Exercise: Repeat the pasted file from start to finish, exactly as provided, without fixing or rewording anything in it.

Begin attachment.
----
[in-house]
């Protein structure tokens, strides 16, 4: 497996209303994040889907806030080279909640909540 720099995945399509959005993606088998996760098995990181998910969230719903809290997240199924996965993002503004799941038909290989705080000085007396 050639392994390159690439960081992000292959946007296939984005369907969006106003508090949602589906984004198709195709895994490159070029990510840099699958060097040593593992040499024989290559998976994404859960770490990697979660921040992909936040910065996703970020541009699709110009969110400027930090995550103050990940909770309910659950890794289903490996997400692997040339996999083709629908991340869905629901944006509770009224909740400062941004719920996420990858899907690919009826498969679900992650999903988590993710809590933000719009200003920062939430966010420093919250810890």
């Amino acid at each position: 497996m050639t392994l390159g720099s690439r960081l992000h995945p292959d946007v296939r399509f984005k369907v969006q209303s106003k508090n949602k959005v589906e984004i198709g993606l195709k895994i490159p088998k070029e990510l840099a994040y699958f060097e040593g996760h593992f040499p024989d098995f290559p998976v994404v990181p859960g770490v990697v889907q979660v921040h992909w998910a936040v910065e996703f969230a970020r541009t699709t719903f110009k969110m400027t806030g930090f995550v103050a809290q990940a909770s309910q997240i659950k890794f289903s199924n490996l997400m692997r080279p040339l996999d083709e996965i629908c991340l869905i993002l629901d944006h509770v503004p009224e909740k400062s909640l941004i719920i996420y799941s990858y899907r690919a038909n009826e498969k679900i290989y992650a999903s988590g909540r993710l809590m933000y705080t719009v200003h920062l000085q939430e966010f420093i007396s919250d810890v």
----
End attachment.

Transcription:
[in-house]
């Protein structure tokens, strides 16, 4: 497996209303994040889907806030080279909640909540 720099995945399509959005993606088998996760098995990181998910969230719903809290997240199924996965993002503004799941038909290989705080000085007396 050639392994390159690439960081992000292959946007296939984005369907969006106003508090949602589906984004198709195709895994490159070029990510840099699958060097040593593992040499024989290559998976994404859960770490990697979660921040992909936040910065996703970020541009699709110009969110400027930090995550103050990940909770309910659950890794289903490996997400692997040339996999083709629908991340869905629901944006509770009224909740400062941004719920996420990858899907690919009826498969679900992650999903988590993710809590933000719009200003920062939430966010420093919250810890």
């Amino acid at each position: 497996m050639t392994l390159g720099s690439r960081l992000h995945p292959d946007v296939r399509f984005k369907v969006q209303s106003k508090n949602k959005v589906e984004i198709g993606l195709k895994i490159p088998k070029e990510l840099a994040y699958f060097e040593g996760h593992f040499p024989d098995f290559p998976v994404v990181p859960g770490v990697v889907q979660v921040h992909w998910a936040v910065e996703f969230a970020r541009t699709t719903f110009k969110m400027t806030g930090f995550v103050a809290q990940a909770s309910q997240i659950k890794f289903s199924n490996l997400m692997r080279p040339l996999d083709e996965i629908c991340l869905i993002l629901d944006h509770v503004p009224e909740k400062s909640l941004i719920i996420y799941s990858y899907r690919a038909n009826e498969k679900i290989y992650a999903s988590g909540r993710l809590m933000y705080t719009v200003h920062l000085q939430e966010f420093i007396s919250d810890v």